On my podcast this past Sunday, I discussed our genius Secretary of State John Kerry and his effort to not only get a deal done with Iran but that he hopes a successful Iranian deal will coax North Korea to negotiate yet another nuclear nonproliferation agreement – since the last one went so well.
I guess North Korea didn’t get the memo because their leader, that pygmy, Kim Jong Un, has okayed the announcement on state-controlled TV that they have successfully miniaturized nuclear weapons to the point where they may now fit them onto missiles.
It’s been known for years that North Korea possesses nuclear weapons and have detonated them three times. Once in 2006, once in 2009, and again in 2013. The nuke detonated in 2013 was said to be “smaller and lighter” than the previous two.
“Fashioning a nuclear device small enough to fit on the tip of a ballistic missile is difficult. Miniaturizing a nuclear weapon is one key part of building a nuclear-armed intercontinental ballistic missile. But the nuke has to not only be miniaturized but more rugged. The nuclear device also needs to be tough enough to be able to withstand the flight on a ballistic missile, experts say, and be housed in a “reentry vehicle” that can endure the intense heat generated by coming back into Earth’s atmosphere.”
Sky News reports that the nuclear miniaturization announcement “came two weeks after North Korea said it had launched a ballistic missile from a submarine, allowing it to fire nuclear weapons far beyond the Korean peninsula.”
There were even still photographs taken of the sub launch. First we see the pygmy on a boat with the sub in the background. Then we see a still shot of Kim pointing to a missile emerging from under the sea. We do not see the missile exiting the sub.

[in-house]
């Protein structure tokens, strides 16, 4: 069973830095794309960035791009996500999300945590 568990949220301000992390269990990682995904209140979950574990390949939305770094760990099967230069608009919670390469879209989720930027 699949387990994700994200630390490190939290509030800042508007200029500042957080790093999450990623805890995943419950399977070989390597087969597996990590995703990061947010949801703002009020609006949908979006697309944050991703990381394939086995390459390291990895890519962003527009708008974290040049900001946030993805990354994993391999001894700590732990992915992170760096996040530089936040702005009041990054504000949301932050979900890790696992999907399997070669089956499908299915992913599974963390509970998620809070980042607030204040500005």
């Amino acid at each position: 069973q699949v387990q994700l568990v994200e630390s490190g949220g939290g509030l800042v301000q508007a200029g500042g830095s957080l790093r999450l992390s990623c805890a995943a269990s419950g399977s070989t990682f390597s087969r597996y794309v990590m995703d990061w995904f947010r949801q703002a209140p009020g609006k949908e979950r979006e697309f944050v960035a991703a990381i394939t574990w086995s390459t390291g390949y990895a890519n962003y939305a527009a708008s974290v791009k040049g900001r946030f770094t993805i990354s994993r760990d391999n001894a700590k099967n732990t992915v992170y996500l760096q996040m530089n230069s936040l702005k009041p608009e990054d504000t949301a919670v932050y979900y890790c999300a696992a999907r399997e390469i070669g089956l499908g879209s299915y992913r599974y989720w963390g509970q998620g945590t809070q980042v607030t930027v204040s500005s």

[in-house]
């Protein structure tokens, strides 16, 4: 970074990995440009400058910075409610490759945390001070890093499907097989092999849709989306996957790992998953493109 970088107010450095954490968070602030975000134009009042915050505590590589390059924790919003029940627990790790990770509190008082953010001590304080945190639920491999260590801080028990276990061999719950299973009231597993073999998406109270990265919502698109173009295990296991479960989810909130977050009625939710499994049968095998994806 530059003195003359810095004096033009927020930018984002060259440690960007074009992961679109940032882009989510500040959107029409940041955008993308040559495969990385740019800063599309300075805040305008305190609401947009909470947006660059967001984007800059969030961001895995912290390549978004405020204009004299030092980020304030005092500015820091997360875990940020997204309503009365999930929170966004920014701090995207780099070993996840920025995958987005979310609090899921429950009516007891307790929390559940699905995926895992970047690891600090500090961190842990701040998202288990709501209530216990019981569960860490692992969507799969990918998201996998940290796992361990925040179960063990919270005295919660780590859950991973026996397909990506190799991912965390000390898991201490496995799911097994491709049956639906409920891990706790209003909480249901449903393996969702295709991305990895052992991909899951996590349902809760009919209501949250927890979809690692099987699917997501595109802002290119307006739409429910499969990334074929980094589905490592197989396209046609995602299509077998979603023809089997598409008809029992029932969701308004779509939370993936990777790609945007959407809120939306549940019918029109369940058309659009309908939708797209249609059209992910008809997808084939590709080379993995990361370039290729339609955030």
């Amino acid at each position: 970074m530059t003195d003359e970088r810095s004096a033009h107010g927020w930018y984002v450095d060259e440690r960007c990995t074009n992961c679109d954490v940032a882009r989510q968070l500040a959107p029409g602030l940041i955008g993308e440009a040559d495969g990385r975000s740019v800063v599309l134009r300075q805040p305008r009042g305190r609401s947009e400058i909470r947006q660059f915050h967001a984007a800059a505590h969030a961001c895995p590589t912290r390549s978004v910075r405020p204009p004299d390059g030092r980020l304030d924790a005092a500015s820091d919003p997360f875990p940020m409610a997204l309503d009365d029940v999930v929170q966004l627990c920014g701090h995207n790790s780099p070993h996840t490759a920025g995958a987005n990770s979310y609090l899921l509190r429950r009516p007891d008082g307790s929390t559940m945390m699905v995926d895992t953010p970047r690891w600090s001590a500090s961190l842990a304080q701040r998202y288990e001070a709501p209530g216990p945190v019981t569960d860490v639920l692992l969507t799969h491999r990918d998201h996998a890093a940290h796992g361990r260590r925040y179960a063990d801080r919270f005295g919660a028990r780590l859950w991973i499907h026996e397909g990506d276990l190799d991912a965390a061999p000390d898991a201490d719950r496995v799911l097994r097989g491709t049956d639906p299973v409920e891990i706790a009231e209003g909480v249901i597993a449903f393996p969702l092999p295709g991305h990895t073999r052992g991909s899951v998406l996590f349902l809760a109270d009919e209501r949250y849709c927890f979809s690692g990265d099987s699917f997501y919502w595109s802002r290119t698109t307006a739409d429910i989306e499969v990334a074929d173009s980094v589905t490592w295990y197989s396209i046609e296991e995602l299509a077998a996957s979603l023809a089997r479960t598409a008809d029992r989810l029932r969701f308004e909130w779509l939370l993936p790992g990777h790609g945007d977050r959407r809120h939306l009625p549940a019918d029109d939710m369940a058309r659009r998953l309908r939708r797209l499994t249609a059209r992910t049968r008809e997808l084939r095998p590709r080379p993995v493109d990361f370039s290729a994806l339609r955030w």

Yet some are skeptical of the validity of the photos. “German aerospace engineers Schmucker Technologie said photos of the 8 May launch were ‘strongly modified’, pointing out that reflections of the exhaust flame in the sea do not line up with the missile.”
And the Obama administration is evidently not convinced, either. “Our assessment of North Korea’s nuclear capabilities has not changed,” National Security Council spokesman Patrick Ventrell said in a statement. “We do not think that they have that capacity. However, they are working on developing a number of long range missiles, including intercontinental ballistic missiles, that could eventually threaten our allies and the homeland.”
Ventrell went on to say that they will continue “to work with the other members of the six-party talks to bring North Korea back into compliance with its nonproliferation commitments.” I, for one, feel safer, particularly knowing that the talks will undoubtedly be headed up by the genius John Kerry.
However, South Korean military officials still believe the launch was authentic. “We haven’t changed our stance that the rocket was fired from a submarine and flew about 150 metres out of the water,” a South Korean military official said, “As we have previously said, the photos don’t appear to have been manipulated.”
And apparently not all Americans agree with our National Security Council.
“U.S. Army Gen. Curtis Scaparrotti, the commander of U.S. forces in Korea, said in October that he thought North Korea was capable of miniaturizing a nuclear device. And Adm. Bill Gortney, the commander of North American Aerospace Defense Command, told reporters last month that the U.S. military believed that Pyongyang could put a nuclear weapon on a road-mobile missile and “shoot it at the (U.S.) homeland.”
I’m not sure what I believe regarding the claims coming out of North Korea. I know Kim Jong on is a whack job and makes outlandish exclamations, it seems, on a weekly basis – but the South Koreans are worried, as are two high-ranking U.S. military officers.
Kim may be crazy, but they have nuclear weapons and even a broken clock is correct twice a day.Don't forget to Like Freedom Outpost on Facebook and Twitter, and follow our friends at RepublicanLegion.com.
Become an insider!
Sign up for the free Freedom Outpost email newsletter, and we'll make sure to keep you in the loop.